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The Physics of Billiards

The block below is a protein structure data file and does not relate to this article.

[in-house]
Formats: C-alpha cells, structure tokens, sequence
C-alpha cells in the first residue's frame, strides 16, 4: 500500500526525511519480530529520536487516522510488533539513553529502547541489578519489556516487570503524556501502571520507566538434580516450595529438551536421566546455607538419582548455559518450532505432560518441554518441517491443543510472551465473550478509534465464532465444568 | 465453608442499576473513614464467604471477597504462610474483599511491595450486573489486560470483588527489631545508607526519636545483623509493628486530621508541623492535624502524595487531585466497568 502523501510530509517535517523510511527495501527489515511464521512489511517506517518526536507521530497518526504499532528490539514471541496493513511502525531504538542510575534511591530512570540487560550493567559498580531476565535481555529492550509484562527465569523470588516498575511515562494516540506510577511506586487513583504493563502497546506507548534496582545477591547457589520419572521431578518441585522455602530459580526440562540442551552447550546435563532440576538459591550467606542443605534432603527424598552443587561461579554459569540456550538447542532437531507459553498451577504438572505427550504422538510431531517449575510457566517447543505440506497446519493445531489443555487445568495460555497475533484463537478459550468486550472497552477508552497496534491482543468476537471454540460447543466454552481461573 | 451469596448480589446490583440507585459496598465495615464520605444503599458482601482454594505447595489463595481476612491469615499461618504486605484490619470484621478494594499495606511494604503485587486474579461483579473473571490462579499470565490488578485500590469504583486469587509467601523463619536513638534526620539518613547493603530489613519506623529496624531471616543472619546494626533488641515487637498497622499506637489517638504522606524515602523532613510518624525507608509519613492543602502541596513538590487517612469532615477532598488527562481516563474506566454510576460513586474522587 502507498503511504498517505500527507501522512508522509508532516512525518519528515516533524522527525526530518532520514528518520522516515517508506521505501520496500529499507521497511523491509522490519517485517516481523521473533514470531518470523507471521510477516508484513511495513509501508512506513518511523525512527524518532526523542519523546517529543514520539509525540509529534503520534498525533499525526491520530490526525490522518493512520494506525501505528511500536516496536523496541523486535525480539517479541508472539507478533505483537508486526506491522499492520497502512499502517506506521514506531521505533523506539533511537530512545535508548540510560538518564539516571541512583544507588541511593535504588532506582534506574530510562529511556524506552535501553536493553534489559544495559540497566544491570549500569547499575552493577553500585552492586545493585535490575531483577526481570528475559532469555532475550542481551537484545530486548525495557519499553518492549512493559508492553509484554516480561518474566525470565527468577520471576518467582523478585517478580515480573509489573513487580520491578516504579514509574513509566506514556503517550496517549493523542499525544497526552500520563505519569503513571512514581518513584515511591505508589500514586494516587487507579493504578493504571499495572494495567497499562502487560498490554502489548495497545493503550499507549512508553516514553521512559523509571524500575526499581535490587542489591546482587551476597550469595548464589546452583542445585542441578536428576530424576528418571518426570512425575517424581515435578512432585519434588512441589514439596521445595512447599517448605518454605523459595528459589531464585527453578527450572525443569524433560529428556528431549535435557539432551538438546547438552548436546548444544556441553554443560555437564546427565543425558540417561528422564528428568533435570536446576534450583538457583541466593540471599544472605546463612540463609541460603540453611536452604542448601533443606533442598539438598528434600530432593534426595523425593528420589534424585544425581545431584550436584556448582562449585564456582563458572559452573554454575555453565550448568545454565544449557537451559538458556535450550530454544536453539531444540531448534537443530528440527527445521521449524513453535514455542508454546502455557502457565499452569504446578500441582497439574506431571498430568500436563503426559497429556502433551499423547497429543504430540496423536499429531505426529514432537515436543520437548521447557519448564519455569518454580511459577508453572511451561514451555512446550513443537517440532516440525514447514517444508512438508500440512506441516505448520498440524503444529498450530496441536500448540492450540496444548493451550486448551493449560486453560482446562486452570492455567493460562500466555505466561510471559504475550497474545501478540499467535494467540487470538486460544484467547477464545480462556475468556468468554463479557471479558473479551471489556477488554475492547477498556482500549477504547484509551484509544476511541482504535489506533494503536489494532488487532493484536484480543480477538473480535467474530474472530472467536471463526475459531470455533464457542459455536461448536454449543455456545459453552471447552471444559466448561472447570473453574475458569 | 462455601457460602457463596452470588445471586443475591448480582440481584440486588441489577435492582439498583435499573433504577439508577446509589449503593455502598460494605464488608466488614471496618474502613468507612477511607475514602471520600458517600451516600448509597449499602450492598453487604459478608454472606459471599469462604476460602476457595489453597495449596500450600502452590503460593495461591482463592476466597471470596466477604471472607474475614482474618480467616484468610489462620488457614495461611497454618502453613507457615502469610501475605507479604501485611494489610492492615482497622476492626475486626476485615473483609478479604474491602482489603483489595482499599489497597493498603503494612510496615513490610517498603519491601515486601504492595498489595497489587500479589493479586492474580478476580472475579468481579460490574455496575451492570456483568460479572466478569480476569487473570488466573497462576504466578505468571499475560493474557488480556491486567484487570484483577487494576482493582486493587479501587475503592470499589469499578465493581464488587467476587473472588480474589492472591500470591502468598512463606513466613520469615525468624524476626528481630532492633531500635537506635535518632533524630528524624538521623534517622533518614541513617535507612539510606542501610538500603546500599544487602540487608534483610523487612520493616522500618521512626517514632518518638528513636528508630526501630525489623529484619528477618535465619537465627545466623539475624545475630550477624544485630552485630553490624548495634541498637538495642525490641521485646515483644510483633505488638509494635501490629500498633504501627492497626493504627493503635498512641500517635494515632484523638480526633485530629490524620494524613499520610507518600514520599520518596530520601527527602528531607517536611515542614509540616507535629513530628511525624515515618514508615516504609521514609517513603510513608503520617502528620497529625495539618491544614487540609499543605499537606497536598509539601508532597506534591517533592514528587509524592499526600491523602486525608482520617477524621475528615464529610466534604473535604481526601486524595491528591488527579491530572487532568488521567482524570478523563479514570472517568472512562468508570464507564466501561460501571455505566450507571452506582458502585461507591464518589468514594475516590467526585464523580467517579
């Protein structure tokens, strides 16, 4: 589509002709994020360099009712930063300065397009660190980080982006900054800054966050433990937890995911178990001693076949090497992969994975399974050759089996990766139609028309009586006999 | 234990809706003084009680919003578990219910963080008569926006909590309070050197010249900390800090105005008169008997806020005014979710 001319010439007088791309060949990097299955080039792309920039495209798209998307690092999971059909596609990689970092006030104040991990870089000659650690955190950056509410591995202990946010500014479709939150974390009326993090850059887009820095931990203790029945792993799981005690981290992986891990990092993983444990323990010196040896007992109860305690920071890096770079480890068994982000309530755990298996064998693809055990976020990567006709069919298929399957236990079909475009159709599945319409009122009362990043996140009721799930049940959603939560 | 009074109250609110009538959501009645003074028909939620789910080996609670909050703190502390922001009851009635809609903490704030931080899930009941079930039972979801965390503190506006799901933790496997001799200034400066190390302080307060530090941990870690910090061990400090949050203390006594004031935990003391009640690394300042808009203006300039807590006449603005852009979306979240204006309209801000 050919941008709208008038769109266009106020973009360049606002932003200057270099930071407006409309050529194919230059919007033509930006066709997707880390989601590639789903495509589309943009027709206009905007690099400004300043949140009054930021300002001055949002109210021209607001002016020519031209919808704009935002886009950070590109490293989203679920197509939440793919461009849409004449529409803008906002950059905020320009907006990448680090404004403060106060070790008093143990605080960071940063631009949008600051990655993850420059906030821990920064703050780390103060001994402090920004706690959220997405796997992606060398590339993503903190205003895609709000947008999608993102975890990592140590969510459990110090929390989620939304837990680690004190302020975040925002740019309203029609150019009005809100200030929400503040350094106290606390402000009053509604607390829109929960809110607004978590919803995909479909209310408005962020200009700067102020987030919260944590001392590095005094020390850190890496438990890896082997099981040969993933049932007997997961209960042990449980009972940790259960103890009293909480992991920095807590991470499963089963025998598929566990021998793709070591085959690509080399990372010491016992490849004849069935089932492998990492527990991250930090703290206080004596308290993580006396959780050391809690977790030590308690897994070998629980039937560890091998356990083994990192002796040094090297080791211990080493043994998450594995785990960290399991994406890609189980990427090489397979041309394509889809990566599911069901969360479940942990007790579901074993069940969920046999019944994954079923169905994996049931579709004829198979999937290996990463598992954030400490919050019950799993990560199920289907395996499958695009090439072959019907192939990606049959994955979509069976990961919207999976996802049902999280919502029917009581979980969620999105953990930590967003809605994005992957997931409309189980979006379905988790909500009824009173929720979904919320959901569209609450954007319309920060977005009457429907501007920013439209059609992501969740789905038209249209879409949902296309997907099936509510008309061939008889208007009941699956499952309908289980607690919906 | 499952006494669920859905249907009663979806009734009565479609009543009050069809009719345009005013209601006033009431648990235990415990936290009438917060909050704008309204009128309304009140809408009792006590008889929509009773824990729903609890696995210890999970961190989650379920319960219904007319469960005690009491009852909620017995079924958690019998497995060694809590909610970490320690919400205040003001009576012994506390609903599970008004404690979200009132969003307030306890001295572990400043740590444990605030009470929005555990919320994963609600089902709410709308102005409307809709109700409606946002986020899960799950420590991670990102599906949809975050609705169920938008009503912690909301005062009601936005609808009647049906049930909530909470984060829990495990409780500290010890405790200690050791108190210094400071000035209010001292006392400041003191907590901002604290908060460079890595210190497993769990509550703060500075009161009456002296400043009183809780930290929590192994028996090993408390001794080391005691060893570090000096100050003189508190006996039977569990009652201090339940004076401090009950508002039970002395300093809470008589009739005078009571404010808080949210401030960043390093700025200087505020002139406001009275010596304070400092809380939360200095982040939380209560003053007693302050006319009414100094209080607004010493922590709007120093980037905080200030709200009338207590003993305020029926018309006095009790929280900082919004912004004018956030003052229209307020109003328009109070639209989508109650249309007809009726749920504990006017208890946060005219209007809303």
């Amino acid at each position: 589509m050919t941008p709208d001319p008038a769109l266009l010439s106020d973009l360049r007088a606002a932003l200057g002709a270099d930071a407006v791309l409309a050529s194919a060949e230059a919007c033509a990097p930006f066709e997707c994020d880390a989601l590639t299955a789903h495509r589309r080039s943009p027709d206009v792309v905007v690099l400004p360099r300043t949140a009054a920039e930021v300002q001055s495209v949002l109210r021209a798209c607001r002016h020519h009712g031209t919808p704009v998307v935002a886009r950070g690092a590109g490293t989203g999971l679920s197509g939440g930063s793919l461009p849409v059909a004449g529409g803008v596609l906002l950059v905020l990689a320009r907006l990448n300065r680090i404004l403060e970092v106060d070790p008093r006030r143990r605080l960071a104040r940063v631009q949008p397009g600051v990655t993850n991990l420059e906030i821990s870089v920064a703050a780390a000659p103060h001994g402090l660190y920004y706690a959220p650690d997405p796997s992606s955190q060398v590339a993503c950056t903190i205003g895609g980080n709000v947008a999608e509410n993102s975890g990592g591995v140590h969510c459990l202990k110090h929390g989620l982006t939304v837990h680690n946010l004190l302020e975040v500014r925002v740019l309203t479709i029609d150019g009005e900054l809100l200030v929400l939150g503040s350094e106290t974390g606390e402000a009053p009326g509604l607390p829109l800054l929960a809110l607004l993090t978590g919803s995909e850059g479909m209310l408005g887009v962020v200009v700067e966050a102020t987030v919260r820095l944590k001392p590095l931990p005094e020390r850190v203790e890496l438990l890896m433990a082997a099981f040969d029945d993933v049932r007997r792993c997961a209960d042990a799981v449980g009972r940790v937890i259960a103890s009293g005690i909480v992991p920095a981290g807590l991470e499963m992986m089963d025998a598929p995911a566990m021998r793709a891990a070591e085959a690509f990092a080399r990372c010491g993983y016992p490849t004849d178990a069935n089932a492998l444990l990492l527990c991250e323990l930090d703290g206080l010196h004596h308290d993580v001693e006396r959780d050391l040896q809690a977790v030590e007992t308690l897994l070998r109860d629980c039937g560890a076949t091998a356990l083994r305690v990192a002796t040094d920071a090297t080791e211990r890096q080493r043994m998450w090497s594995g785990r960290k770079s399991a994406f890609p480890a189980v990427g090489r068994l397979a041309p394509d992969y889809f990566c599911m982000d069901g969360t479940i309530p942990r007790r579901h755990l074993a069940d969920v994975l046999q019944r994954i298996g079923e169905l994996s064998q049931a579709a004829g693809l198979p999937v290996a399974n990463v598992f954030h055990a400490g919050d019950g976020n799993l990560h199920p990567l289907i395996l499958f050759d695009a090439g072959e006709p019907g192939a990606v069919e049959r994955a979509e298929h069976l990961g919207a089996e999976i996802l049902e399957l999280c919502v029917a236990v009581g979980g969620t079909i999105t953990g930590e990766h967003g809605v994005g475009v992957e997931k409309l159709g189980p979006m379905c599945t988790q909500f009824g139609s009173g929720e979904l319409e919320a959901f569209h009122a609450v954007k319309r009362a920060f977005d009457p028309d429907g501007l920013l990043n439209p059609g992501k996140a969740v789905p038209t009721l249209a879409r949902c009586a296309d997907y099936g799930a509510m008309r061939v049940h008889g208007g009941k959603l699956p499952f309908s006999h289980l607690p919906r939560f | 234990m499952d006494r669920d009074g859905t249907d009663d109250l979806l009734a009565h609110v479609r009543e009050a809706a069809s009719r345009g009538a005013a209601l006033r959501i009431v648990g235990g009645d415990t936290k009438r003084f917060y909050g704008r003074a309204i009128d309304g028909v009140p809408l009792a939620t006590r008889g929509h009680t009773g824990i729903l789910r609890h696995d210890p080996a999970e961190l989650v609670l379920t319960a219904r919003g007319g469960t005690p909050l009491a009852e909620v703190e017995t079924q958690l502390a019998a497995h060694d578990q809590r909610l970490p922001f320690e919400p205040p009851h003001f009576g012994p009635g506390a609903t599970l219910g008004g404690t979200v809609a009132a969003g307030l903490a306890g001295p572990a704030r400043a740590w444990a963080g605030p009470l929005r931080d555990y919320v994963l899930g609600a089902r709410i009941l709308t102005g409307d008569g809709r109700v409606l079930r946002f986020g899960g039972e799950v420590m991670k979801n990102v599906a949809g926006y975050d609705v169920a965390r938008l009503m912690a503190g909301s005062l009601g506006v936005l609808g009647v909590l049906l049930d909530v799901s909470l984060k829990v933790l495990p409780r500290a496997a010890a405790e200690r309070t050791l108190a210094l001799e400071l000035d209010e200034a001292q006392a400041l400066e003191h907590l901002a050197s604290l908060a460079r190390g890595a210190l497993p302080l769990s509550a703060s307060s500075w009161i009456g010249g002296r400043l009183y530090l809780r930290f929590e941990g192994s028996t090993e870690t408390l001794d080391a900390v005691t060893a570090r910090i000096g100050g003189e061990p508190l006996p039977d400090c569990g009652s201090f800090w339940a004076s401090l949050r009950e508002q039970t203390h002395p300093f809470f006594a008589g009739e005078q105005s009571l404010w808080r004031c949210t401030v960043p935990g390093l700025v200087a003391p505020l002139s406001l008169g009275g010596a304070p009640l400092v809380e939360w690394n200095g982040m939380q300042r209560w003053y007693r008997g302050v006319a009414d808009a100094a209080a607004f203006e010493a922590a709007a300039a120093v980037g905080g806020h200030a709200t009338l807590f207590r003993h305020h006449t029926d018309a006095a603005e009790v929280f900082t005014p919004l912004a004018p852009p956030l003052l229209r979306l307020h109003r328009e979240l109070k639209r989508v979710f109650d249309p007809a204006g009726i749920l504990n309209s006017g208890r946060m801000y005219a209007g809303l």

Billiards (aka pool) is a common sport in which the competitors try to knock their balls (either stripes or solids) into cups around the outside of the table. They use a Pool Cue to hit the Cue ball into other balls which will cause them to move in certain directions and ultimately into the cup. This sport is different than others because it SCREAMS physics: collisions, angels of incidence and reflection, friction and many other concepts are what this sport revolves around. First off, when the cue ball collides with other balls (assuming perfectly elastic collisions) momentum is conserved. This comes into play when the competitor is judging the amount of speed necessary to complete a shot. The more speed the cue ball has at impact will mean that the speed of the ball it hits will also increase. Another shot to perfect in billiards with the bounce shot. More often than not, the balls are not perfectly lined up to get the best shot possible.....so, the competitor needs to utilize the walls and bounce the ball off the wall in order to hit the target ball. When judging the angle to bounce the ball at, the competition must know that what ever angle the ball hits the wall with is the same angle it will bounce off with (angle of incidence=angle of reflection). Finally, frictions plays a very important role in the collision of the cue stick and the cue ball. Professional pool players put spin on the cue ball in order to make it do different things to give them an advantage. Often, the player will put chalk of the end of the pool cue to increase the friction between the sick and the ball which will increase the amount of spin on the ball and with more spin comes better results. So next time you play pool, think of the physics behind it.


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